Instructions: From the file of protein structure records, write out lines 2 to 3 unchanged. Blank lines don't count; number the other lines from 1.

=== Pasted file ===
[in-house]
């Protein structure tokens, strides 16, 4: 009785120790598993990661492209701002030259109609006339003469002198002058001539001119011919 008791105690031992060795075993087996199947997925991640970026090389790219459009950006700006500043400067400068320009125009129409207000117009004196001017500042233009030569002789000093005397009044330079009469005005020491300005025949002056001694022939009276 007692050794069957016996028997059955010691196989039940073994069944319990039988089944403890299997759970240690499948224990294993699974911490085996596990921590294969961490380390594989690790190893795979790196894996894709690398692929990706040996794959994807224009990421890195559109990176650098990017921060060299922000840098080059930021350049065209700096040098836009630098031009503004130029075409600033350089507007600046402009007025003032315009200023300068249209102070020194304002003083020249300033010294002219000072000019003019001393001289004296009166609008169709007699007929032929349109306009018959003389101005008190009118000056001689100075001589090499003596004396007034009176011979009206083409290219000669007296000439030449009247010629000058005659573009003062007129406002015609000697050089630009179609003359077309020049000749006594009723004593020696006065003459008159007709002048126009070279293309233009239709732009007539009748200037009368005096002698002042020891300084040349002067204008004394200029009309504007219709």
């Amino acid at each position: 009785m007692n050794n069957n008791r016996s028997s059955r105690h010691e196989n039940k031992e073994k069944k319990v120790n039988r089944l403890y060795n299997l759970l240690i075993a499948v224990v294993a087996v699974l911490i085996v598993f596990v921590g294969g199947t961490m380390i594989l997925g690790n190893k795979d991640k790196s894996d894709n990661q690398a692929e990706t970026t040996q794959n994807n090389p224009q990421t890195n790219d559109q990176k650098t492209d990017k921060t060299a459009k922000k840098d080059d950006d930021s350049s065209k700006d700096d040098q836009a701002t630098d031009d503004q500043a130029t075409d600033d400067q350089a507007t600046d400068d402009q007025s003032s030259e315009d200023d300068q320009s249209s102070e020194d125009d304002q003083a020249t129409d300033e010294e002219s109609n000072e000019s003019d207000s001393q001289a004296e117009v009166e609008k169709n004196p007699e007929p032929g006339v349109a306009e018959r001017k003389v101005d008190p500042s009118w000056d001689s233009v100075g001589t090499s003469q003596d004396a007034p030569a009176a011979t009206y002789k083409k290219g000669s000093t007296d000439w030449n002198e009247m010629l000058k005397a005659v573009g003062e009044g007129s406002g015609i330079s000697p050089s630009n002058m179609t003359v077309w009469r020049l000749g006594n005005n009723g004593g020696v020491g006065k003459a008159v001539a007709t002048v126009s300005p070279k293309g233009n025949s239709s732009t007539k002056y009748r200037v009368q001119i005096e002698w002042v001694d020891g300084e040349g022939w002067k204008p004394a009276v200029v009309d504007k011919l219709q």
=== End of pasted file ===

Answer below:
């Protein structure tokens, strides 16, 4: 009785120790598993990661492209701002030259109609006339003469002198002058001539001119011919 008791105690031992060795075993087996199947997925991640970026090389790219459009950006700006500043400067400068320009125009129409207000117009004196001017500042233009030569002789000093005397009044330079009469005005020491300005025949002056001694022939009276 007692050794069957016996028997059955010691196989039940073994069944319990039988089944403890299997759970240690499948224990294993699974911490085996596990921590294969961490380390594989690790190893795979790196894996894709690398692929990706040996794959994807224009990421890195559109990176650098990017921060060299922000840098080059930021350049065209700096040098836009630098031009503004130029075409600033350089507007600046402009007025003032315009200023300068249209102070020194304002003083020249300033010294002219000072000019003019001393001289004296009166609008169709007699007929032929349109306009018959003389101005008190009118000056001689100075001589090499003596004396007034009176011979009206083409290219000669007296000439030449009247010629000058005659573009003062007129406002015609000697050089630009179609003359077309020049000749006594009723004593020696006065003459008159007709002048126009070279293309233009239709732009007539009748200037009368005096002698002042020891300084040349002067204008004394200029009309504007219709």
């Amino acid at each position: 009785m007692n050794n069957n008791r016996s028997s059955r105690h010691e196989n039940k031992e073994k069944k319990v120790n039988r089944l403890y060795n299997l759970l240690i075993a499948v224990v294993a087996v699974l911490i085996v598993f596990v921590g294969g199947t961490m380390i594989l997925g690790n190893k795979d991640k790196s894996d894709n990661q690398a692929e990706t970026t040996q794959n994807n090389p224009q990421t890195n790219d559109q990176k650098t492209d990017k921060t060299a459009k922000k840098d080059d950006d930021s350049s065209k700006d700096d040098q836009a701002t630098d031009d503004q500043a130029t075409d600033d400067q350089a507007t600046d400068d402009q007025s003032s030259e315009d200023d300068q320009s249209s102070e020194d125009d304002q003083a020249t129409d300033e010294e002219s109609n000072e000019s003019d207000s001393q001289a004296e117009v009166e609008k169709n004196p007699e007929p032929g006339v349109a306009e018959r001017k003389v101005d008190p500042s009118w000056d001689s233009v100075g001589t090499s003469q003596d004396a007034p030569a009176a011979t009206y002789k083409k290219g000669s000093t007296d000439w030449n002198e009247m010629l000058k005397a005659v573009g003062e009044g007129s406002g015609i330079s000697p050089s630009n002058m179609t003359v077309w009469r020049l000749g006594n005005n009723g004593g020696v020491g006065k003459a008159v001539a007709t002048v126009s300005p070279k293309g233009n025949s239709s732009t007539k002056y009748r200037v009368q001119i005096e002698w002042v001694d020891g300084e040349g022939w002067k204008p004394a009276v200029v009309d504007k011919l219709q």